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1 Bug harvesting, by Third Millenium Farming and Belatchew Arkitekter
Even though billions of people around the world have dined on insects for millennia, a phobia of eating bugs remains throughout most of North America and Europe, keeping the protein-rich food source from becoming a dietary staple. That’s about to change. With the global population expected to reach nine billion by 2050, entomophagy is becoming an obvious, viable solution to pending food shortages, offering an economical way to produce protein at a fraction of the cost of raising livestock, with significantly less farmland. The challenge lies in how to break the culturally entrenched taboo and turn crickets into the new kale.

To help popularize the trend, some top-tier Paris restaurants have begun to serve such delicacies as water scorpions baked in pepper and black garlic. In Toronto, architect and entrepreneur Jakub Dzamba has launched Third Millennium Farming, a cricket farm made from re-purposed water bottles. The tabletop unit is designed to be escape-proof and utilizes bio-waste as feed. Dzamba hopes to adapt his miniature ecosystem for large-scale production.

Belatchew Arkitekter of Stockholm has gone a step further. In June, the experimental firm launched a proposal called Insectcity, which would see nine full-scale insect farms installed at roundabouts throughout the city. The doughnut-shaped steel structures would double as learning and commercial hubs, with restaurants along the buildings’ periphery serving up the harvest; and at their cores a natural habitat for cultivating crickets and safe havens for endangered bee species. The firm’s CEO, Rahel Belatchew Lerdell, considers the visibility of his field-to-table concept essential, so people can overcome their insect hang-ups. The Buzzbuildings, as the proposal calls them, would ensure a self-sufficient food supply for Stockholm.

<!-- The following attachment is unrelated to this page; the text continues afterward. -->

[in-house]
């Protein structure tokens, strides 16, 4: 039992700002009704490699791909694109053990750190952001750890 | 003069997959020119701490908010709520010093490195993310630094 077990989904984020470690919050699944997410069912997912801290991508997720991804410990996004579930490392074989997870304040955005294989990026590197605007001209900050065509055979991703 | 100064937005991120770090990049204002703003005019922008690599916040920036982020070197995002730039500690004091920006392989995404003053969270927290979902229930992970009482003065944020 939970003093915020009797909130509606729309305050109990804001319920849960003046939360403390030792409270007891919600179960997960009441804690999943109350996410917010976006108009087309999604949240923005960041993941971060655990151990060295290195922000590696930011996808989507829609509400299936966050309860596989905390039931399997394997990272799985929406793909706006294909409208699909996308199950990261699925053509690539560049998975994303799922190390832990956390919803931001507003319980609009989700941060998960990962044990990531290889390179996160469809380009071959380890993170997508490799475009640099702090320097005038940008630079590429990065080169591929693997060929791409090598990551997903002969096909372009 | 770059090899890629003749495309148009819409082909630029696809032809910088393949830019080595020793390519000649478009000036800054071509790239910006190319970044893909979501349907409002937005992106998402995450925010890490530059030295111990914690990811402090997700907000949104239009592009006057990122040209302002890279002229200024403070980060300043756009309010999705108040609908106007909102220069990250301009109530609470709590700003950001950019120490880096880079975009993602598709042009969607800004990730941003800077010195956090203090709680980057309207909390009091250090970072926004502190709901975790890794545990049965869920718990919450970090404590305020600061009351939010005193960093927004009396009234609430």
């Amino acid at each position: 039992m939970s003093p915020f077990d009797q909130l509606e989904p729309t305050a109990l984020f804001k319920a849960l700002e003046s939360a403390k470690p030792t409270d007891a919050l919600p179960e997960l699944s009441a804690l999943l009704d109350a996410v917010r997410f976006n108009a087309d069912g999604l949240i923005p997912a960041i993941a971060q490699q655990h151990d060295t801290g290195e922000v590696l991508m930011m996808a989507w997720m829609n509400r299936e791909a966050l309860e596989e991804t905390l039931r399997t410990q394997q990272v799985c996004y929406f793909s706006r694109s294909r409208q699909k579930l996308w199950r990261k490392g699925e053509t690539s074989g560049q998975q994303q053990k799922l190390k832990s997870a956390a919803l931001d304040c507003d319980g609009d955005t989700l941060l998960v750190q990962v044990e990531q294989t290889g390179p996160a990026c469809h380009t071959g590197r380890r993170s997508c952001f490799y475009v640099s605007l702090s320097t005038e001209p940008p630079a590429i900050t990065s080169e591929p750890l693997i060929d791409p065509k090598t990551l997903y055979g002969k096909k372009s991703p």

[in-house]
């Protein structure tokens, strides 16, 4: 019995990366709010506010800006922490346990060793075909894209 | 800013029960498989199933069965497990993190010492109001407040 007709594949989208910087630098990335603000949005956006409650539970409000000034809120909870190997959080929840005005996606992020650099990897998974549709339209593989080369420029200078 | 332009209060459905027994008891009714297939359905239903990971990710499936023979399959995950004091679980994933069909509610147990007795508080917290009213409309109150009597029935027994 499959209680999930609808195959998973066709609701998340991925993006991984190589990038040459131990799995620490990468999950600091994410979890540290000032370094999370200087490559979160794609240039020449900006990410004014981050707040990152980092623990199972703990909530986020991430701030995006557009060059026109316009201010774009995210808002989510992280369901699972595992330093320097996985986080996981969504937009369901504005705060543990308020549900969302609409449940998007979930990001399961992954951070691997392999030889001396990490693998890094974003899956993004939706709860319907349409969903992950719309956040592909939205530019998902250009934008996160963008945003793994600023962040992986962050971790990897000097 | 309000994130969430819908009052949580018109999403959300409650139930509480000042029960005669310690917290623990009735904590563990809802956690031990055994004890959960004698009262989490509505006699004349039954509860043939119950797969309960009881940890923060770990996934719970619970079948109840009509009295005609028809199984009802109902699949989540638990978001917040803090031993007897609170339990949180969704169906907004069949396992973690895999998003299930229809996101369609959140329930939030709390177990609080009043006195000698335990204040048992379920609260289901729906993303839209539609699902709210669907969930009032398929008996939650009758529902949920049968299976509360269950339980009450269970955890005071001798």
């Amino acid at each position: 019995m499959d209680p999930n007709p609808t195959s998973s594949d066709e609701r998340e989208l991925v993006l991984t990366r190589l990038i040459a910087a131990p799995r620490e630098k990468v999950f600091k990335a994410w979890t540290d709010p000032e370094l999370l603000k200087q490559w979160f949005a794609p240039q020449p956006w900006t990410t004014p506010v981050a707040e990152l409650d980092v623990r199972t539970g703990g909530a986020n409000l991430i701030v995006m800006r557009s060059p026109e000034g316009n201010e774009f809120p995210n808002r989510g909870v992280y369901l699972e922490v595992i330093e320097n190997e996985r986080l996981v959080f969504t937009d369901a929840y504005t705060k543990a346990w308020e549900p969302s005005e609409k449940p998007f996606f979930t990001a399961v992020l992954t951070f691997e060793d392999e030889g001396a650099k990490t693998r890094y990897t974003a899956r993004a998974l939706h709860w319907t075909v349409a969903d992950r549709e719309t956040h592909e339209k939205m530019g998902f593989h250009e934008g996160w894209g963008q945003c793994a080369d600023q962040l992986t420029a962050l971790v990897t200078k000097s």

2 Valcucine’s open-source kitchen hack
The Meccanica kitchen system’s barely there design enables endless adaptability – a feature Valcucine believes makes it amenable to any culinary trend or household evolution. Yet even the manufacturer realizes that responding to change requires continual reinvention. This spring during EuroCucina, the world’s largest fair devoted to kitchens, the Italian company tore a page from the design thinker’s manual and invited 11 creative types (including one aerospace engineering student) to hack Meccanica, adding features as they liked. “We wanted to see what other drivers besides us could add to the system,” says marketing head Daniele Prosdocimo.

The results of the open-source workshop, which took place publicly within the Milan showroom, were similar to what comes out of most incubator labs – a goulash of both brilliant and dumb ideas. One participant proposed a grey water system to funnel cooking water into the garden (good idea); another wanted to convert the fabric used on the cupboard doors into reusable shopping bags (impractical); and collab­orators Marina Cinciripini and Vittorio Cuculo designed an infographic embedded with conductive and reactive LEDs that make it easier to track down kitchen tools in drawers and cupboards (brilliant). Prosdocimo has hinted that at least one of the ideas generated is being considered for a future Valcucine product.

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